The Economic Implications of Rising Health Care Costs

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In the past few decades, the costs of health care have risen tremendously. The combination of an aging population, unhealthy lifestyles, and wasteful spending among other factors are reasons why the United States is spending so much money on health care. In many instances, defensive medicine that includes unnecessary tests and treatments is one of the main reasons for high health care prices. These rising costs for health care have great economic implications for the country that include a distortion of the country’s job market, significant cuts on federal and state spending, and less productive contributors to the economy.

Beginning around the 1950s, health care began to change into a system of private insurance for those who could afford it. According to Health Care Crisis History, “at the start of the decade, national health care expenditures [were] 4.5 percent of the Gross National Product” (2013). Also, many medications and vaccinations became available for diseases such as polio during this time. The price of hospital care also doubled during the 1950s.

Medicine became even more expensive in the 1960s, as many major medical insurance companies endorsed high-cost medications. Medicare and Medicaid were signed into law during the 1960s, and people “outside the workplace, especially the elderly, had difficulty affording insurance” (Health Care Crisis History). By the 1990s, health care costs in America rose to twice the rate of inflation. This was the beginning of the true economic implications of rising health care costs.

Inflexibility in the job market is one of the major implications of high health care costs on the economy. In fact, rising health care costs are “one of the main reasons for weak growth in workers’ real wages and salaries” (Hamilton). The contributions by employers to health insurance costs absorb “more than half of workers real gains in compensation” (Hamilton). Most of the cost of insurance is left to the workers, as they are paid lower wages and have other benefits taken away from them. Employers have also changed the status of many low wage workers to part-time, eliminating their insurance. Or, they now hire independent contractors to perform low-paying jobs.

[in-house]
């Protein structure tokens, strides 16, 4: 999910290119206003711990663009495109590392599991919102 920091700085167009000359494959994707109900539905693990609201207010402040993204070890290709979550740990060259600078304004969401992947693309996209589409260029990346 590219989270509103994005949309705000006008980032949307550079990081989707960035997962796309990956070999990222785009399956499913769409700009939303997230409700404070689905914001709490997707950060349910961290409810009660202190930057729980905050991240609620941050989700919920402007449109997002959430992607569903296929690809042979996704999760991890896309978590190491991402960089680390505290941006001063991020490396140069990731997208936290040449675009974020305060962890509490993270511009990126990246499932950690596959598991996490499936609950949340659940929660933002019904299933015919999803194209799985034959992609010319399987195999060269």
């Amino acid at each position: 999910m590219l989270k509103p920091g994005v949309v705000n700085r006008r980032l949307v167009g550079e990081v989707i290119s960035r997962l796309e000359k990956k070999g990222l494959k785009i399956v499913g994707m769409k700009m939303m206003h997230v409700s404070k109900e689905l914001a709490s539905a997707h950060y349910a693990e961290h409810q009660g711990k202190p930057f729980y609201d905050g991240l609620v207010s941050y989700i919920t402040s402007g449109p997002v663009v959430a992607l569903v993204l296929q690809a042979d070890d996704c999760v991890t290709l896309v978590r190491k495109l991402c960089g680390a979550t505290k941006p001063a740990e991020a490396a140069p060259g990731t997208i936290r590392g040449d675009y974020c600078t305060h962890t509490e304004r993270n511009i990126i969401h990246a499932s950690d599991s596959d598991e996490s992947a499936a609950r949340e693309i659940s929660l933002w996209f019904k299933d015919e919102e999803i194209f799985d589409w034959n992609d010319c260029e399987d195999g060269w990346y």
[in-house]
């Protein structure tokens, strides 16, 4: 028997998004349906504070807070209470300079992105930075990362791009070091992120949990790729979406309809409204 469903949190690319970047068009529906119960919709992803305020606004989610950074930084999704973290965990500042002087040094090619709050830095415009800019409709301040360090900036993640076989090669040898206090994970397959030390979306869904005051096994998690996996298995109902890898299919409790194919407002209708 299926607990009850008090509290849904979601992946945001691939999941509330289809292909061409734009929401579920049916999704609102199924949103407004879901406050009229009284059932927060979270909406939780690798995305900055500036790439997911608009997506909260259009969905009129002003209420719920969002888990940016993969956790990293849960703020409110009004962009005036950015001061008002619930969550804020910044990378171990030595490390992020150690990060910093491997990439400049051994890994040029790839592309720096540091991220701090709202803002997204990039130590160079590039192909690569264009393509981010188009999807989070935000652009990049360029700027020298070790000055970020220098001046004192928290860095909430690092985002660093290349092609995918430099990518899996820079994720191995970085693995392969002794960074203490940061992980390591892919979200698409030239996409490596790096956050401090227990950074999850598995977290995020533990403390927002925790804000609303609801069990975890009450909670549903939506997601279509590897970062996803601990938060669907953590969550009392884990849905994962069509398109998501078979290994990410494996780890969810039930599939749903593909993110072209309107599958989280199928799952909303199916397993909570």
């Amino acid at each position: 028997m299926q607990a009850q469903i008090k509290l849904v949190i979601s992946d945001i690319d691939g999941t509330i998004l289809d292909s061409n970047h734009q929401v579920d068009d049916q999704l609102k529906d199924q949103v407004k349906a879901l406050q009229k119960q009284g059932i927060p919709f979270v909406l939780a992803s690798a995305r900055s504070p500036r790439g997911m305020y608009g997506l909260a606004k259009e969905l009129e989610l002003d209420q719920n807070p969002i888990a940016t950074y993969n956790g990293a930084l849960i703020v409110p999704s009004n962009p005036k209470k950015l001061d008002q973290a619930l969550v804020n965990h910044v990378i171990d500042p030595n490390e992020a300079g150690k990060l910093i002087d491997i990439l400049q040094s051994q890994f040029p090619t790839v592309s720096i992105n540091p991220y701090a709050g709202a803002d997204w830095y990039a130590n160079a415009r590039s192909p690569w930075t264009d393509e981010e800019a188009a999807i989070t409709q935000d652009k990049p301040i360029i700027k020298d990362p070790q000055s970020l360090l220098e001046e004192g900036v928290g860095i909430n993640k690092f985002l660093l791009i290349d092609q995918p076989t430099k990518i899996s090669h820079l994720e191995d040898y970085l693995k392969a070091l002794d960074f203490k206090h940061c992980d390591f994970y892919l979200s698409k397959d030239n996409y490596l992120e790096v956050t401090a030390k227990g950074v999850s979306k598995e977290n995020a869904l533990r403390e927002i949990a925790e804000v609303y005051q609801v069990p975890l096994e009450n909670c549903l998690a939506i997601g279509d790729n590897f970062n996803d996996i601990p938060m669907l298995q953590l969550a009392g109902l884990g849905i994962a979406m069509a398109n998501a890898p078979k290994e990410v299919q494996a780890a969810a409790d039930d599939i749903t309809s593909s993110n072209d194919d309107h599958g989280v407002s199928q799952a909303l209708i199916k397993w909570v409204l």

Additionally, “higher health costs have also made the availability of employment-based insurance more important in choosing a job. The result has been to reduce the flexibility of the labor market and possibly to hamper its ability to respond to new challenges and opportunities” (Hamilton). More job seekers looking for employment that offers health insurance means fewer job seekers for uninsured jobs, creating unevenness in employment and job competitiveness.

Rising health care costs also ultimately hurt small businesses in the long run. For one, “rising insurance premiums mean there's far less money for new equipment, better facilities, research or expansion” (Johnson). This equals less available jobs as well as low raises and higher health premiums for small business employees. This further limits consumer spending which definitely affects the economy in a negative way.